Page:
Why is the frequency of light constant during refraction?

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I read the stackexchange question on the topic but the answers are too complex for me

In: Physics

The frequency of a photon is a property of the photon, the amount of energy with which it was created.

Refraction preserves this property, or else the process of focusing light would change its color. To understand how, you need to look at how light passes through a “transparent” medium.

In a vacuum, it’s easy to be transparent. The photon moves along, unimpeded, because there aren’t any atoms to interact with. In water or glass, things are different. A photon interacts with the electrons around an atom. This interaction exchanges energy back and forth between the photon and the electron. It’s complicated, but in the end the photon (actually a new photon, but we’re ignoring photon serial numbers here) ends up with all the energy it started with. This allows the light to pass through without being absorbed†. Since it leaves with the energy it started with and the frequency depends on the amount of energy inside, the light remains the same color.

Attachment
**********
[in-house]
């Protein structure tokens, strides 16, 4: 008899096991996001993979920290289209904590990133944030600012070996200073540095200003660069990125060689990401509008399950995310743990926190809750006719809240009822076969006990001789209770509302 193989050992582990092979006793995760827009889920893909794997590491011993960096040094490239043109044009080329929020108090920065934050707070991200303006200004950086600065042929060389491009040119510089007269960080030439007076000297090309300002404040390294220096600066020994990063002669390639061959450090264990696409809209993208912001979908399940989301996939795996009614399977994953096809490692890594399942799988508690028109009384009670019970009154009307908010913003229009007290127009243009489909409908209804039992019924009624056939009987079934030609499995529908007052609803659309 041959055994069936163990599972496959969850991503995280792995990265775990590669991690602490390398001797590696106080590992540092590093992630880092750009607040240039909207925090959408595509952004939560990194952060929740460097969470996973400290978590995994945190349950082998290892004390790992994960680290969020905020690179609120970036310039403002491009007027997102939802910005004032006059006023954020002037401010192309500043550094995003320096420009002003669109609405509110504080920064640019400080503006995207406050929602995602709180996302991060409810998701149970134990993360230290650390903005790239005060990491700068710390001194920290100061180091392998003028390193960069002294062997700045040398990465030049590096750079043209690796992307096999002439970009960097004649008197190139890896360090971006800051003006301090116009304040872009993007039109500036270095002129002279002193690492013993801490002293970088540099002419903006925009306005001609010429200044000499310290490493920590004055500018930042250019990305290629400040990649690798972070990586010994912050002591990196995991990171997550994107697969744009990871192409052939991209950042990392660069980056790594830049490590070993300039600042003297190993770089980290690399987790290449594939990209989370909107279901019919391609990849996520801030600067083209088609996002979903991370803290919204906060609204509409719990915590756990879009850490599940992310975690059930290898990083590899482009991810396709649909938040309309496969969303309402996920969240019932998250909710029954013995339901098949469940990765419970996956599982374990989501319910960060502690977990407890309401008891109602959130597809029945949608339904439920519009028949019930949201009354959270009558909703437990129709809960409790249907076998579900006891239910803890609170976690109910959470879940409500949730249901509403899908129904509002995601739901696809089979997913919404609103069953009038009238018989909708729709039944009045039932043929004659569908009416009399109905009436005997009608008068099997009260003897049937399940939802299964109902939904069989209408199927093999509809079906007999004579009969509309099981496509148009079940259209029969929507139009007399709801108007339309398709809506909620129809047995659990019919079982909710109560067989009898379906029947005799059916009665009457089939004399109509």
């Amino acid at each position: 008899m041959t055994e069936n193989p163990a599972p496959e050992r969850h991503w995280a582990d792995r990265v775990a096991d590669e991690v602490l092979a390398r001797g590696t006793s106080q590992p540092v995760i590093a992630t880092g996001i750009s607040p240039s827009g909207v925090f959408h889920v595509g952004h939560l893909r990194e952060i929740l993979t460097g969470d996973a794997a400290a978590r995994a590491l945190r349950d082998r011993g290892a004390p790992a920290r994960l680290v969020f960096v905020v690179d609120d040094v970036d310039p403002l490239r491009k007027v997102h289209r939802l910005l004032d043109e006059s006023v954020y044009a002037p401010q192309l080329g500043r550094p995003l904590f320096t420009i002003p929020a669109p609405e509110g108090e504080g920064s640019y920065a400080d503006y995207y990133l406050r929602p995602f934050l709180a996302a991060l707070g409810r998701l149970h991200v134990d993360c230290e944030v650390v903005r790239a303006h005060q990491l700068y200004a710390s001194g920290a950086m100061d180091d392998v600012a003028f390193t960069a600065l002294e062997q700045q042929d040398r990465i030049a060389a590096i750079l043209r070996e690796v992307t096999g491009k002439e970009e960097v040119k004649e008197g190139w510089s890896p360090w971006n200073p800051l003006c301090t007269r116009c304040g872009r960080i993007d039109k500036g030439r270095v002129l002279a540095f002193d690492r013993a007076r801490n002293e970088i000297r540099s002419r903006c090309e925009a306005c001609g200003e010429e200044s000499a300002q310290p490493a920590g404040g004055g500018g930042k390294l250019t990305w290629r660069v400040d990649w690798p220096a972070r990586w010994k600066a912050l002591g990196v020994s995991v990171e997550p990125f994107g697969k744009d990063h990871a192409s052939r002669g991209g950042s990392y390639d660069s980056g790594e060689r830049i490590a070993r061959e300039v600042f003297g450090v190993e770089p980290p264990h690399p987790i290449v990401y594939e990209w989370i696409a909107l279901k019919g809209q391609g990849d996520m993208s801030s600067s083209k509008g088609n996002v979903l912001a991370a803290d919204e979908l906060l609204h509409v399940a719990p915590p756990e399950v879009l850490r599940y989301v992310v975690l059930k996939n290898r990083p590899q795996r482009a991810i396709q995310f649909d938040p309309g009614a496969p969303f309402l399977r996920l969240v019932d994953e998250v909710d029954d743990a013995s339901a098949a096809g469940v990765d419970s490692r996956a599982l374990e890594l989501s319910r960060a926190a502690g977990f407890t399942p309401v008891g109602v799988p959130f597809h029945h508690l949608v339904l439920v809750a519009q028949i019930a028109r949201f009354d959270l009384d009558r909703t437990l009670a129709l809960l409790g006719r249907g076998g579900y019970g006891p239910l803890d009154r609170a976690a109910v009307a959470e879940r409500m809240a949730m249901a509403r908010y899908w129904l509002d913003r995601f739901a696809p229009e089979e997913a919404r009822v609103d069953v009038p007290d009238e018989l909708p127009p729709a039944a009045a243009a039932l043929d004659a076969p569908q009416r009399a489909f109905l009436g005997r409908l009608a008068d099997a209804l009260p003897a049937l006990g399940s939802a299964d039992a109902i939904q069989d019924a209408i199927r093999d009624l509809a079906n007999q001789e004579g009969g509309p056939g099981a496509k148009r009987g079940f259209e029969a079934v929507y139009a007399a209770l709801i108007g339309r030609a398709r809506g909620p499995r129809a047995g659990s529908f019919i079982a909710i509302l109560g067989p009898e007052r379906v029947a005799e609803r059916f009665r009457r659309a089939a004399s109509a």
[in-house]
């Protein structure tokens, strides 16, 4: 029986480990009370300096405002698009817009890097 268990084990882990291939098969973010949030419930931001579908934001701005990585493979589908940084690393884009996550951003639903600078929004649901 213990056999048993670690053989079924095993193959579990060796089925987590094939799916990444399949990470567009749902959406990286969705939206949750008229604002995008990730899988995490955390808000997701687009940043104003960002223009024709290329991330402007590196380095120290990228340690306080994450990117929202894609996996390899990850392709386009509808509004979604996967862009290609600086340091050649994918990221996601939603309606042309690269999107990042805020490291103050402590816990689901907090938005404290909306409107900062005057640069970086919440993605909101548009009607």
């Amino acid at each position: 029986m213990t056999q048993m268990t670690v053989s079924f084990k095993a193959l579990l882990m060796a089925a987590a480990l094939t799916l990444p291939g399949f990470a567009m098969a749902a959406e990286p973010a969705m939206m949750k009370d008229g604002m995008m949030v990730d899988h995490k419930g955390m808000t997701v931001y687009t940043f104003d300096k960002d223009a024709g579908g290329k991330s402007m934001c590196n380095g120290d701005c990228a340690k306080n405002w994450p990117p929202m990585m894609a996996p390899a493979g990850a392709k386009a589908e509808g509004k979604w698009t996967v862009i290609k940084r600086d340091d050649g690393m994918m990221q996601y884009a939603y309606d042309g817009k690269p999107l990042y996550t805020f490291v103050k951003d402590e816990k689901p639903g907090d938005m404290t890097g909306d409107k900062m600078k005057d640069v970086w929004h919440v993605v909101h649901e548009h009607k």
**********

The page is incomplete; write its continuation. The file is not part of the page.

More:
† Of course, some is absorbed because water and glass aren’t perfectly transparent like vacuum is. However an individual photon is either absorbed or not.

because light is a continuous electromagnetic field.

Hardly ELI5, but imagine two close points in space, and be also imagine they had a slightly different frequency. While one point is oscillating, eventually the other point (as it is faster) will end up one cycle ahead, and later even more cycles ahead.

How would the continuous(!) field in-between look like? it could not! Therefore the frequency must be the same everywhere.